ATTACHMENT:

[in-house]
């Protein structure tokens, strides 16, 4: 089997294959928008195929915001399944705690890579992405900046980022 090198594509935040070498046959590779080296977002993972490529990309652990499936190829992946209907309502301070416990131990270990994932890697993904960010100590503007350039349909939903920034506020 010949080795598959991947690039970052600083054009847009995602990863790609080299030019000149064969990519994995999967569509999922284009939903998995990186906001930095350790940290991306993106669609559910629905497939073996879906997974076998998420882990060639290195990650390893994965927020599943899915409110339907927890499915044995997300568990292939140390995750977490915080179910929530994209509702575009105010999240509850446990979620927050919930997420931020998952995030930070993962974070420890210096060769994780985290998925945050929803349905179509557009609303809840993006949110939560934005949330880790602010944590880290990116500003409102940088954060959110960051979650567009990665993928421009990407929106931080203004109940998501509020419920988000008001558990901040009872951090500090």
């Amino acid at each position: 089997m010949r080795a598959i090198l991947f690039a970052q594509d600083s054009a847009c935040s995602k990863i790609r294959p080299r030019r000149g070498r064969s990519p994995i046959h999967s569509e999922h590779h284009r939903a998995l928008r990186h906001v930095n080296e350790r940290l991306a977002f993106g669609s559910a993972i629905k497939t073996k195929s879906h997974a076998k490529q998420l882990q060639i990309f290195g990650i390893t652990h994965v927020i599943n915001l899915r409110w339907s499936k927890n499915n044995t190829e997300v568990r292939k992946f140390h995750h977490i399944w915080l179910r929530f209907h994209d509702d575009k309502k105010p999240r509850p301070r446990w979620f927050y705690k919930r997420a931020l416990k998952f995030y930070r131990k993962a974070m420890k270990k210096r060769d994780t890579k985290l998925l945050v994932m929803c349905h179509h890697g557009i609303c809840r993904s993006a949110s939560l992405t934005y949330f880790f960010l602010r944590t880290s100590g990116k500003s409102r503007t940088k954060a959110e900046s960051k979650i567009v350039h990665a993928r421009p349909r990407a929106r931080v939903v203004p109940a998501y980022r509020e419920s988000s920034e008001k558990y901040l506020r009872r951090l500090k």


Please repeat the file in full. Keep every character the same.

[in-house]
């Protein structure tokens, strides 16, 4: 089997294959928008195929915001399944705690890579992405900046980022 090198594509935040070498046959590779080296977002993972490529990309652990499936190829992946209907309502301070416990131990270990994932890697993904960010100590503007350039349909939903920034506020 010949080795598959991947690039970052600083054009847009995602990863790609080299030019000149064969990519994995999967569509999922284009939903998995990186906001930095350790940290991306993106669609559910629905497939073996879906997974076998998420882990060639290195990650390893994965927020599943899915409110339907927890499915044995997300568990292939140390995750977490915080179910929530994209509702575009105010999240509850446990979620927050919930997420931020998952995030930070993962974070420890210096060769994780985290998925945050929803349905179509557009609303809840993006949110939560934005949330880790602010944590880290990116500003409102940088954060959110960051979650567009990665993928421009990407929106931080203004109940998501509020419920988000008001558990901040009872951090500090």
């Amino acid at each position: 089997m010949r080795a598959i090198l991947f690039a970052q594509d600083s054009a847009c935040s995602k990863i790609r294959p080299r030019r000149g070498r064969s990519p994995i046959h999967s569509e999922h590779h284009r939903a998995l928008r990186h906001v930095n080296e350790r940290l991306a977002f993106g669609s559910a993972i629905k497939t073996k195929s879906h997974a076998k490529q998420l882990q060639i990309f290195g990650i390893t652990h994965v927020i599943n915001l899915r409110w339907s499936k927890n499915n044995t190829e997300v568990r292939k992946f140390h995750h977490i399944w915080l179910r929530f209907h994209d509702d575009k309502k105010p999240r509850p301070r446990w979620f927050y705690k919930r997420a931020l416990k998952f995030y930070r131990k993962a974070m420890k270990k210096r060769d994780t890579k985290l998925l945050v994932m929803c349905h179509h890697g557009i609303c809840r993904s993006a949110s939560l992405t934005y949330f880790f960010l602010r944590t880290s100590g990116k500003s409102r503007t940088k954060a959110e900046s960051k979650i567009v350039h990665a993928r421009p349909r990407a929106r931080v939903v203004p109940a998501y980022r509020e419920s988000s920034e008001k558990y901040l506020r009872r951090l500090k």